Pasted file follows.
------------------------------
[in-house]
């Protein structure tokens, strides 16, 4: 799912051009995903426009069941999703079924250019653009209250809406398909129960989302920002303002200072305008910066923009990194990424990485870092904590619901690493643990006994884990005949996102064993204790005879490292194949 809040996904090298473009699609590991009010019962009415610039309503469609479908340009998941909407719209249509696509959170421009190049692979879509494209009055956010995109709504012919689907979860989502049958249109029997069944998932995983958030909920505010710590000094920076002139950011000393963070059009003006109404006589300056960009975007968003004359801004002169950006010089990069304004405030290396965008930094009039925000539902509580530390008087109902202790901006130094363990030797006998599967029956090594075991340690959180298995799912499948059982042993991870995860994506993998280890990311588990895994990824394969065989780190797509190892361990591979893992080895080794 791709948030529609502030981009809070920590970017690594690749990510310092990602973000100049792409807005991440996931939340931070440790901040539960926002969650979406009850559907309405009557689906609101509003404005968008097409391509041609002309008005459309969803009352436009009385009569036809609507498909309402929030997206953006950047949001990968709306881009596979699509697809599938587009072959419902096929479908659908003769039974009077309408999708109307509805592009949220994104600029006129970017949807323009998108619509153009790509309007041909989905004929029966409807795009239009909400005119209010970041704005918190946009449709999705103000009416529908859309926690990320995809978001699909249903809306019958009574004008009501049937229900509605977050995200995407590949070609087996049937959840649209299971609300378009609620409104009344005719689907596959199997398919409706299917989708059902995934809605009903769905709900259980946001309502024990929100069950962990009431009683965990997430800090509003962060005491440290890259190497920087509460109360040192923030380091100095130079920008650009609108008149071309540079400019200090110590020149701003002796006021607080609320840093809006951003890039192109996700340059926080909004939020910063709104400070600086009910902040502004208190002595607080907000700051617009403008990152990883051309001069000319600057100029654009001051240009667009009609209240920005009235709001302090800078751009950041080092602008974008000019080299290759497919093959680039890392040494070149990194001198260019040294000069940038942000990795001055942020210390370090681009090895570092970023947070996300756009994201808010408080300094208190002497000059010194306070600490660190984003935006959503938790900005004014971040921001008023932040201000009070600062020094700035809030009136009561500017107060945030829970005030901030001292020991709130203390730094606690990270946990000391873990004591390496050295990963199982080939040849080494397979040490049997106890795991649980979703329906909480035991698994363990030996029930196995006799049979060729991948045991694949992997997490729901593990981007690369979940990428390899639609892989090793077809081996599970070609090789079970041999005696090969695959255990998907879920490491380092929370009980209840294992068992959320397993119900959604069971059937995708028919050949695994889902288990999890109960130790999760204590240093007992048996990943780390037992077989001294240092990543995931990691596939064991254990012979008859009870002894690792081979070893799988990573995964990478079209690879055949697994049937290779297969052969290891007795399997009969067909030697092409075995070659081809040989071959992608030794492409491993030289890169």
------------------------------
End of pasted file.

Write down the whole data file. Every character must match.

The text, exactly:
[in-house]
């Protein structure tokens, strides 16, 4: 799912051009995903426009069941999703079924250019653009209250809406398909129960989302920002303002200072305008910066923009990194990424990485870092904590619901690493643990006994884990005949996102064993204790005879490292194949 809040996904090298473009699609590991009010019962009415610039309503469609479908340009998941909407719209249509696509959170421009190049692979879509494209009055956010995109709504012919689907979860989502049958249109029997069944998932995983958030909920505010710590000094920076002139950011000393963070059009003006109404006589300056960009975007968003004359801004002169950006010089990069304004405030290396965008930094009039925000539902509580530390008087109902202790901006130094363990030797006998599967029956090594075991340690959180298995799912499948059982042993991870995860994506993998280890990311588990895994990824394969065989780190797509190892361990591979893992080895080794 791709948030529609502030981009809070920590970017690594690749990510310092990602973000100049792409807005991440996931939340931070440790901040539960926002969650979406009850559907309405009557689906609101509003404005968008097409391509041609002309008005459309969803009352436009009385009569036809609507498909309402929030997206953006950047949001990968709306881009596979699509697809599938587009072959419902096929479908659908003769039974009077309408999708109307509805592009949220994104600029006129970017949807323009998108619509153009790509309007041909989905004929029966409807795009239009909400005119209010970041704005918190946009449709999705103000009416529908859309926690990320995809978001699909249903809306019958009574004008009501049937229900509605977050995200995407590949070609087996049937959840649209299971609300378009609620409104009344005719689907596959199997398919409706299917989708059902995934809605009903769905709900259980946001309502024990929100069950962990009431009683965990997430800090509003962060005491440290890259190497920087509460109360040192923030380091100095130079920008650009609108008149071309540079400019200090110590020149701003002796006021607080609320840093809006951003890039192109996700340059926080909004939020910063709104400070600086009910902040502004208190002595607080907000700051617009403008990152990883051309001069000319600057100029654009001051240009667009009609209240920005009235709001302090800078751009950041080092602008974008000019080299290759497919093959680039890392040494070149990194001198260019040294000069940038942000990795001055942020210390370090681009090895570092970023947070996300756009994201808010408080300094208190002497000059010194306070600490660190984003935006959503938790900005004014971040921001008023932040201000009070600062020094700035809030009136009561500017107060945030829970005030901030001292020991709130203390730094606690990270946990000391873990004591390496050295990963199982080939040849080494397979040490049997106890795991649980979703329906909480035991698994363990030996029930196995006799049979060729991948045991694949992997997490729901593990981007690369979940990428390899639609892989090793077809081996599970070609090789079970041999005696090969695959255990998907879920490491380092929370009980209840294992068992959320397993119900959604069971059937995708028919050949695994889902288990999890109960130790999760204590240093007992048996990943780390037992077989001294240092990543995931990691596939064991254990012979008859009870002894690792081979070893799988990573995964990478079209690879055949697994049937290779297969052969290891007795399997009969067909030697092409075995070659081809040989071959992608030794492409491993030289890169």